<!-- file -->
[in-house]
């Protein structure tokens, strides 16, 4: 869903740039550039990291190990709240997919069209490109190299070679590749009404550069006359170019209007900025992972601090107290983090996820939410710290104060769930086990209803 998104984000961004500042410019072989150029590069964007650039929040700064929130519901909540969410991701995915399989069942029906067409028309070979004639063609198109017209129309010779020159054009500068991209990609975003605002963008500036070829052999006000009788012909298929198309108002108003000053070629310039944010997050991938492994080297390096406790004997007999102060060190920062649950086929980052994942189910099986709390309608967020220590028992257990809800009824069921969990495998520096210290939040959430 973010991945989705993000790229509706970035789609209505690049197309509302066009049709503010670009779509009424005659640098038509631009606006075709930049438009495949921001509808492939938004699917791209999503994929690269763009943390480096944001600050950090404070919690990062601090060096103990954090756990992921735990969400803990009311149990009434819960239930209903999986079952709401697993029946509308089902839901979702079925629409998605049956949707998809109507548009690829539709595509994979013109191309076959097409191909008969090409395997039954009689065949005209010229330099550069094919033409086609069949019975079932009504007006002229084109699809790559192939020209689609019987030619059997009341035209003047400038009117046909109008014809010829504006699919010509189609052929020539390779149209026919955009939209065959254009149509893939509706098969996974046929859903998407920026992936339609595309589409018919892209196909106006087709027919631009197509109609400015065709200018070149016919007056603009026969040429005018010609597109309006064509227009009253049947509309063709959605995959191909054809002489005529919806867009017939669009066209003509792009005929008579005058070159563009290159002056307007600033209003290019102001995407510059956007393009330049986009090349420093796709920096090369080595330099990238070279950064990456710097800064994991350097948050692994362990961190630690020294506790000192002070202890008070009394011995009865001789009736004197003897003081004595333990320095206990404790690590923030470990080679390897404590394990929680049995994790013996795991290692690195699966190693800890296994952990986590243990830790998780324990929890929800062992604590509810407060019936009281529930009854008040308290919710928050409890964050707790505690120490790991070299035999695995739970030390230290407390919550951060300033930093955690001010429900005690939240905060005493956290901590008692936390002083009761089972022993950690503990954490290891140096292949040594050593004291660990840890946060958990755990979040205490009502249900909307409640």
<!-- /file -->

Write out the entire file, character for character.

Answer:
[in-house]
């Protein structure tokens, strides 16, 4: 869903740039550039990291190990709240997919069209490109190299070679590749009404550069006359170019209007900025992972601090107290983090996820939410710290104060769930086990209803 998104984000961004500042410019072989150029590069964007650039929040700064929130519901909540969410991701995915399989069942029906067409028309070979004639063609198109017209129309010779020159054009500068991209990609975003605002963008500036070829052999006000009788012909298929198309108002108003000053070629310039944010997050991938492994080297390096406790004997007999102060060190920062649950086929980052994942189910099986709390309608967020220590028992257990809800009824069921969990495998520096210290939040959430 973010991945989705993000790229509706970035789609209505690049197309509302066009049709503010670009779509009424005659640098038509631009606006075709930049438009495949921001509808492939938004699917791209999503994929690269763009943390480096944001600050950090404070919690990062601090060096103990954090756990992921735990969400803990009311149990009434819960239930209903999986079952709401697993029946509308089902839901979702079925629409998605049956949707998809109507548009690829539709595509994979013109191309076959097409191909008969090409395997039954009689065949005209010229330099550069094919033409086609069949019975079932009504007006002229084109699809790559192939020209689609019987030619059997009341035209003047400038009117046909109008014809010829504006699919010509189609052929020539390779149209026919955009939209065959254009149509893939509706098969996974046929859903998407920026992936339609595309589409018919892209196909106006087709027919631009197509109609400015065709200018070149016919007056603009026969040429005018010609597109309006064509227009009253049947509309063709959605995959191909054809002489005529919806867009017939669009066209003509792009005929008579005058070159563009290159002056307007600033209003290019102001995407510059956007393009330049986009090349420093796709920096090369080595330099990238070279950064990456710097800064994991350097948050692994362990961190630690020294506790000192002070202890008070009394011995009865001789009736004197003897003081004595333990320095206990404790690590923030470990080679390897404590394990929680049995994790013996795991290692690195699966190693800890296994952990986590243990830790998780324990929890929800062992604590509810407060019936009281529930009854008040308290919710928050409890964050707790505690120490790991070299035999695995739970030390230290407390919550951060300033930093955690001010429900005690939240905060005493956290901590008692936390002083009761089972022993950690503990954490290891140096292949040594050593004291660990840890946060958990755990979040205490009502249900909307409640």